Losing a second straight game to the Yankees is bad enough, but when that loss is your eighth in as many games, dropping you under .500 (27–28), six games out of first place, there are bound to be consequences. And there were for three Mets coaches on June 5, 1999.
Within hours after the Mets blew a three-run lead and lost to the Bronx Bombers 6–3, general manager Steve Phillips announced that he was replacing pitching coach Bob Apodaca, hitting coach Tom Robson, and bullpen coach Randy Niemann, with, respectively, Dave Wallace, Mickey Brantley, and Al Jackson, all of whom had been working in the Mets’ minor league system. Phillips emphasized that the decision to make these changes was made before the series with the Yankees and were a direct consequence of the poor performance by the starting rotation, all five of whom had ERAs well over 5.00, and inconsistent run production, with the team only eighth in runs scored despite leading the NL in on-base percentage. However, some perceived the moves as an attack on, or at least a wake-up call for, manager Bobby Valentine, who had a very close relationship with Apodaca and Robson, and little rapport with their replacement or holdover coaches Cookie Rojas and Mookie Wilson.
And so the stage was set for what would prove to be one of the most memorable (mostly for positive reasons) Mets seasons ever.
The Mets made some pretty good first-round draft picks on this date, including Lee Mazzilli (1973), the face of the franchise during the Joe Torre era, and David Wright (2001), the best home-grown position player in Mets history. The jury is still out on Ike Davis (2008).
Infielder Bill Spiers, turning 47 today, spent most of his one season with the Mets (1995) as a late-inning defensive replacement for the likes of Bobby Bonilla, Butch Huskey, and Jeff Kent. Overall he was not a big offensive threat, but he did OK as a left-handed bat off the bench. In 48 pinch plate appearances, he stroked nine hits and drew five walks, good for a .298 OBP,and drove in six runs.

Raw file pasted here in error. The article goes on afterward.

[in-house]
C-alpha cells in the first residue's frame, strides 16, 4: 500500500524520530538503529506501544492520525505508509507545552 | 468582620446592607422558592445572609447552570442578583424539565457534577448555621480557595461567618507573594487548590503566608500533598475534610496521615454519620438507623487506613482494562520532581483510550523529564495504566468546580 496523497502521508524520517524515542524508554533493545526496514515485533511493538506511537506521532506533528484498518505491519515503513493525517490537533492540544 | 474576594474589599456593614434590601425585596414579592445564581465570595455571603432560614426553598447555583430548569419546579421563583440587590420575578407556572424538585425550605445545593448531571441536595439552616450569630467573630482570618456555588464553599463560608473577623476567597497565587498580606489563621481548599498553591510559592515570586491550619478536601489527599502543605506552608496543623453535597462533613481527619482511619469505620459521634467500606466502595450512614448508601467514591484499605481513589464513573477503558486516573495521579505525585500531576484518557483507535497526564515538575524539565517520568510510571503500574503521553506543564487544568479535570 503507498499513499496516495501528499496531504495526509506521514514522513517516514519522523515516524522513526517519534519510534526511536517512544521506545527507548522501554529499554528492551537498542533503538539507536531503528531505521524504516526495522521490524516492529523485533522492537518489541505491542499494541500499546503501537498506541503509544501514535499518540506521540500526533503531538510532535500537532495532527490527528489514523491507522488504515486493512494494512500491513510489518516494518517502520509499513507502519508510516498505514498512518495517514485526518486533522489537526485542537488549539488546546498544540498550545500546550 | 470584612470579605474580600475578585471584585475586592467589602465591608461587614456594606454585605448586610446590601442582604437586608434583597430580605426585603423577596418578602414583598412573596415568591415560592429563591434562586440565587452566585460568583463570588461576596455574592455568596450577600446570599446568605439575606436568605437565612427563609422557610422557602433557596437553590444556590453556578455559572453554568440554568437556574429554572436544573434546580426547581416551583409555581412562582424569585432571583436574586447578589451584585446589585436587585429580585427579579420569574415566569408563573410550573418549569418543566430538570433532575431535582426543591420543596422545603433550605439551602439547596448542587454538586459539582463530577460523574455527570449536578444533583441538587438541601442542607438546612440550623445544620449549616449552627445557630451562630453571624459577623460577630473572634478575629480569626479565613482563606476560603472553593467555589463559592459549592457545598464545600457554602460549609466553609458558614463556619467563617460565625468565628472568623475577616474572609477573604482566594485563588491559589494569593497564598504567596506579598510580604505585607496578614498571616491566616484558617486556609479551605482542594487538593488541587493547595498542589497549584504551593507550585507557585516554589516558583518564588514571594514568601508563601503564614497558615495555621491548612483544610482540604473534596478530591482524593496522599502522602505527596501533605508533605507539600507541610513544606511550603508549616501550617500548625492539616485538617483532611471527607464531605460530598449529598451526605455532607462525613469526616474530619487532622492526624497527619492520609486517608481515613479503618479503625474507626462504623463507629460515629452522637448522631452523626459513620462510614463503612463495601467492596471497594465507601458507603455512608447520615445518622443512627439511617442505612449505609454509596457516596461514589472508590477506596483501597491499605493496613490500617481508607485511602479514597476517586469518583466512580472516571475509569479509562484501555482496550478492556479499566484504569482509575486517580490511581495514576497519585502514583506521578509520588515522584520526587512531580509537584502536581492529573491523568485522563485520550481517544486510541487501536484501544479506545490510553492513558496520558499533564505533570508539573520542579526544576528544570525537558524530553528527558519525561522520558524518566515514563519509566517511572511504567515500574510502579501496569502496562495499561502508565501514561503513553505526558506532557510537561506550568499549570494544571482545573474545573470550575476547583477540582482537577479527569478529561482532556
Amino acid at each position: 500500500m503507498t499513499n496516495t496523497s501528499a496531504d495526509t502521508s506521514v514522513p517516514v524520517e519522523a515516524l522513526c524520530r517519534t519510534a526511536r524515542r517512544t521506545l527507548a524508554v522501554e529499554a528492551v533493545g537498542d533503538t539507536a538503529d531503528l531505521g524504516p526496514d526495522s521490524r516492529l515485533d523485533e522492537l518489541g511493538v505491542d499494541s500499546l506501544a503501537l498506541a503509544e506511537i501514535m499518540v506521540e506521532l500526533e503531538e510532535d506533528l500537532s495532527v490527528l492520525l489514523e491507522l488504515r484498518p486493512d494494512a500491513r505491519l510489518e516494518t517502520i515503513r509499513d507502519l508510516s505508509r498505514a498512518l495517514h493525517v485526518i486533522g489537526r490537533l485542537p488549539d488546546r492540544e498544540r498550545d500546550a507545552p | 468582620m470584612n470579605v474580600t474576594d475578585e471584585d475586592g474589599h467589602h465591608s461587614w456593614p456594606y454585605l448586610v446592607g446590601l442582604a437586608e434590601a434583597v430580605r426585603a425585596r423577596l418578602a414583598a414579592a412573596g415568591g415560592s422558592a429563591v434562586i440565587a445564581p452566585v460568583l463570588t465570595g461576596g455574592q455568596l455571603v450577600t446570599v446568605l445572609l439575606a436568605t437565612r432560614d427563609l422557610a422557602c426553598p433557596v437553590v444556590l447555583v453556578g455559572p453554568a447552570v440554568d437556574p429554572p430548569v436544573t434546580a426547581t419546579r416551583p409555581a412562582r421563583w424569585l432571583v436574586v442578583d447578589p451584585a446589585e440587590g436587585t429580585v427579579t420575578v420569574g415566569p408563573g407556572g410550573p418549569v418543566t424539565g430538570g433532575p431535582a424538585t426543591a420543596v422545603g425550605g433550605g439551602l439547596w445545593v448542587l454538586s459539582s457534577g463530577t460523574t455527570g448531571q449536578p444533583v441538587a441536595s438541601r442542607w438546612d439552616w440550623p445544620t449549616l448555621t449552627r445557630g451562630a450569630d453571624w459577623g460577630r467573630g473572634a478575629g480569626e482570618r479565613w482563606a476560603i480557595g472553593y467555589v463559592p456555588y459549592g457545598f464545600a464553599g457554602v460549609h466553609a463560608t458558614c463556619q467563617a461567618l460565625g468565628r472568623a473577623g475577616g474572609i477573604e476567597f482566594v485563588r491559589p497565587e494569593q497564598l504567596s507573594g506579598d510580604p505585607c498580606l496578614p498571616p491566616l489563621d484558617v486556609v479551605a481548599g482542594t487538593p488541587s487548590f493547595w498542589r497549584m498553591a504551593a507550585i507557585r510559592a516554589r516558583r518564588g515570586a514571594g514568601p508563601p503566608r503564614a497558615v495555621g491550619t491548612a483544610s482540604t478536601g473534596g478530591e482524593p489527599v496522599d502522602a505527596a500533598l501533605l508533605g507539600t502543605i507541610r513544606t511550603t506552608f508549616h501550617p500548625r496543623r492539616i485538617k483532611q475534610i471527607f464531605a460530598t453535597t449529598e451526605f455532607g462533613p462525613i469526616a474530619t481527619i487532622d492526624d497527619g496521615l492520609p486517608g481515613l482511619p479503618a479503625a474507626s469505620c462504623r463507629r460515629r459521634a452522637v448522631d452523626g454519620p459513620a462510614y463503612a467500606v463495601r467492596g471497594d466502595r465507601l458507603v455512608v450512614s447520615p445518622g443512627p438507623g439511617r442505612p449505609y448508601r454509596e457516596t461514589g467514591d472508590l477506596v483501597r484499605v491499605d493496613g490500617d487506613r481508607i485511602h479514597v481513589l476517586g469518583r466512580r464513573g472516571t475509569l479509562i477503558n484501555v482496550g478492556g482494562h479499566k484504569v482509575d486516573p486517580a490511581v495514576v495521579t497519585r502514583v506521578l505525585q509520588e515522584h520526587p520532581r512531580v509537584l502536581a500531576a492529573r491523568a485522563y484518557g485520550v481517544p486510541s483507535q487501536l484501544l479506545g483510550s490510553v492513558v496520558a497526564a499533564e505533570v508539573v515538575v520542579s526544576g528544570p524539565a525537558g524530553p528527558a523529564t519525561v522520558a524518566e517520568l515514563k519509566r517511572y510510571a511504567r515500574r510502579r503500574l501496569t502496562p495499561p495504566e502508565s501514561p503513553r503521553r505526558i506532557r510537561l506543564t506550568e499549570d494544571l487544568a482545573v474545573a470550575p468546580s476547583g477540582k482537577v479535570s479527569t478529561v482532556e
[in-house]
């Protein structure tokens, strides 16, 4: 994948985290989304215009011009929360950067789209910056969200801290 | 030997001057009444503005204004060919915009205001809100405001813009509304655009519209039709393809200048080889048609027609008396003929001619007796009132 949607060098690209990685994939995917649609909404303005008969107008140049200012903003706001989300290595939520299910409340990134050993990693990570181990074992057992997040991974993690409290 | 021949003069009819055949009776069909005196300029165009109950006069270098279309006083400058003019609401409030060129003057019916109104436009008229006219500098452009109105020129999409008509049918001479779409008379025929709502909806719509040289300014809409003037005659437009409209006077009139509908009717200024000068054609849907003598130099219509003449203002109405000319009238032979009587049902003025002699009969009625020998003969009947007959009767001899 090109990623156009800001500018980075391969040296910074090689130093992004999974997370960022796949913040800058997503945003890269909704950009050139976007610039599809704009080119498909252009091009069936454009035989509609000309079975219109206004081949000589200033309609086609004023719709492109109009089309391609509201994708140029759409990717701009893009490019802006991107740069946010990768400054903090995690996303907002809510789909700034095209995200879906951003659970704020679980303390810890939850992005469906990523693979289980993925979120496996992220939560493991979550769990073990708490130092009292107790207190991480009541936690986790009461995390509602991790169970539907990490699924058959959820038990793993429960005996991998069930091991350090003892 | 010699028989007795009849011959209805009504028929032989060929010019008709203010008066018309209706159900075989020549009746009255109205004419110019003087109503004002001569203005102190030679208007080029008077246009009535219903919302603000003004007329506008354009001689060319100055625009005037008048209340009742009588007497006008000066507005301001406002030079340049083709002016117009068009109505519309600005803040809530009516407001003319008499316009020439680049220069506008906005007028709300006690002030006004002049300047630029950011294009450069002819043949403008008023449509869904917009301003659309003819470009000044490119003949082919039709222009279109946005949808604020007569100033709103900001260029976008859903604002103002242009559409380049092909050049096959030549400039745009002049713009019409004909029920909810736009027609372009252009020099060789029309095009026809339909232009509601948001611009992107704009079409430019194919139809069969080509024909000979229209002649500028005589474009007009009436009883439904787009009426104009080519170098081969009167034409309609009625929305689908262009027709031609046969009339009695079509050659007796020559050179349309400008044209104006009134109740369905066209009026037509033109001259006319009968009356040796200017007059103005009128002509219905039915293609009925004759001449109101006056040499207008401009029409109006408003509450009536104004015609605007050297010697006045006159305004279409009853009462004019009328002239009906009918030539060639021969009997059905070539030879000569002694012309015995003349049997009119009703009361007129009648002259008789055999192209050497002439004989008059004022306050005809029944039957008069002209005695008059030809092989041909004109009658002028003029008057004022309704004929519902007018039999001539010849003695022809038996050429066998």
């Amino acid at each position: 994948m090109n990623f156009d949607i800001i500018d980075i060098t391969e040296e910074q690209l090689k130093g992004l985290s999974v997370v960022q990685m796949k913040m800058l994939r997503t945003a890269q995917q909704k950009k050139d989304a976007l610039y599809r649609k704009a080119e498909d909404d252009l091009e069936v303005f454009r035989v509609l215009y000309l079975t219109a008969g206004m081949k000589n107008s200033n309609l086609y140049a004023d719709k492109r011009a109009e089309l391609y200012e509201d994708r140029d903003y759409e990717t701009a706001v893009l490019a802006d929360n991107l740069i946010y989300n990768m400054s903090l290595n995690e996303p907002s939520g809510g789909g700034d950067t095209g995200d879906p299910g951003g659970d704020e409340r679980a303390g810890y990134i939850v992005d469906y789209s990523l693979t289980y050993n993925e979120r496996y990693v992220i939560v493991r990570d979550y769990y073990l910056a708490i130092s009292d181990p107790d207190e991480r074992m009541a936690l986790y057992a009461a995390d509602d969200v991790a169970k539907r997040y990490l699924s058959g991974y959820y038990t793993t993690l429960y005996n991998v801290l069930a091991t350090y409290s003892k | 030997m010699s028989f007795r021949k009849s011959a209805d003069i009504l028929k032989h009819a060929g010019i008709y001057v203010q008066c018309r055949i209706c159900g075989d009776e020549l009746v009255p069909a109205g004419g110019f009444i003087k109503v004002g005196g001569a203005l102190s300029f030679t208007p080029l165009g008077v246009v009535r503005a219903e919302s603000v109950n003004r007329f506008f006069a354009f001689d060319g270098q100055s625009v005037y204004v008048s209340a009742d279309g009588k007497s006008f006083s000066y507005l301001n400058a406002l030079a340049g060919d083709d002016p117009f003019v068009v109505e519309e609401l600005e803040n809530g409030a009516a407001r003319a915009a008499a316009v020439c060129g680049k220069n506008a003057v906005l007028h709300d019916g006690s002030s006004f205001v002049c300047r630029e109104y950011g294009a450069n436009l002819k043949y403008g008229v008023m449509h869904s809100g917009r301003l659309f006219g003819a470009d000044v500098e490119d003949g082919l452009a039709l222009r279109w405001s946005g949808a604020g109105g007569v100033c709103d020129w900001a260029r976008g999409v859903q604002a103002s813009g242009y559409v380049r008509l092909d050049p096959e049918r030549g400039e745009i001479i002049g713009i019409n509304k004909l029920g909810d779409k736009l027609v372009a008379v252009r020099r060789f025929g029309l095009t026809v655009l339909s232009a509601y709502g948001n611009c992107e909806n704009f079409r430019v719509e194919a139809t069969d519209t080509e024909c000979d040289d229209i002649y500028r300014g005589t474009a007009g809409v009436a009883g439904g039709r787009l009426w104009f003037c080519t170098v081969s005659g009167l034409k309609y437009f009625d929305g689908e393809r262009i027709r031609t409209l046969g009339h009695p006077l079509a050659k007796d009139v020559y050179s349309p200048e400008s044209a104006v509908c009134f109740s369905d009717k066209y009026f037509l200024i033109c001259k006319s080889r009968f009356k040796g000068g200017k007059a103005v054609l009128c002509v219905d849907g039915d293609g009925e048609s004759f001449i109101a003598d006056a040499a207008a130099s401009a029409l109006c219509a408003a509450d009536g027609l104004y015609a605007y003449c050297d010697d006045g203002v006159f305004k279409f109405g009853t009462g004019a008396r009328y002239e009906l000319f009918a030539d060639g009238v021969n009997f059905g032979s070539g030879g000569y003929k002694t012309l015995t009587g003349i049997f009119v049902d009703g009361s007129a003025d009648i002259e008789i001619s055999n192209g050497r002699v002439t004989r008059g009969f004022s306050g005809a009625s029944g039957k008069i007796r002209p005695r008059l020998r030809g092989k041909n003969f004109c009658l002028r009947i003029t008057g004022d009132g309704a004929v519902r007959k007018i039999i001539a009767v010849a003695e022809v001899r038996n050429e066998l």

Happy 60th birthday to right-hander Paul Siebert, the all-but-forgotten man in 1977’s Midnight Massacre transactions. When the Mets exiled Dave Kingman to San Diego, they received Siebert and Bobby Valentine in return. In his first appearance at Shea Stadium, he got the win and scored the deciding run to snap the Mets’ nine-game losing streak. He pitched the last two innings of a 17-inning triumph over the Expos, and, in the bottom of the 17th, he bunted into a force play and was on base when Lenny Randle hit a walk-off home run.
Amazin’-ly Tenuous Connection
At the 31st Tony Award ceremony on this date in 1977, “Annie” won for Best Musical. The show’s most famous number, “Tomorrow,” could be an anthem for Mets fans, given its hopeful outlook that better things must surely lie ahead, tempered with the realization that tomorrow is “always a day away.” We felt that the lyrics could use a little updating, so here goes:
Matt Harvey will pitch tomorrow
Bet your bottom dollar with Matt Harvey
We will win
Just thinkin’ about Matt Harvey
Is like waiting for an awesome party
When we’re stuck with a game that’s lame and dreary
We’re OK ’cause the sked ahead does say:
Matt Harvey’ll pitch tomorrow
So we’ve got to hang on till Matt Harvey
Takes the mound
Matt Harvey, Matt Harvey, We love you, Matt Harvey
We hope you will stick around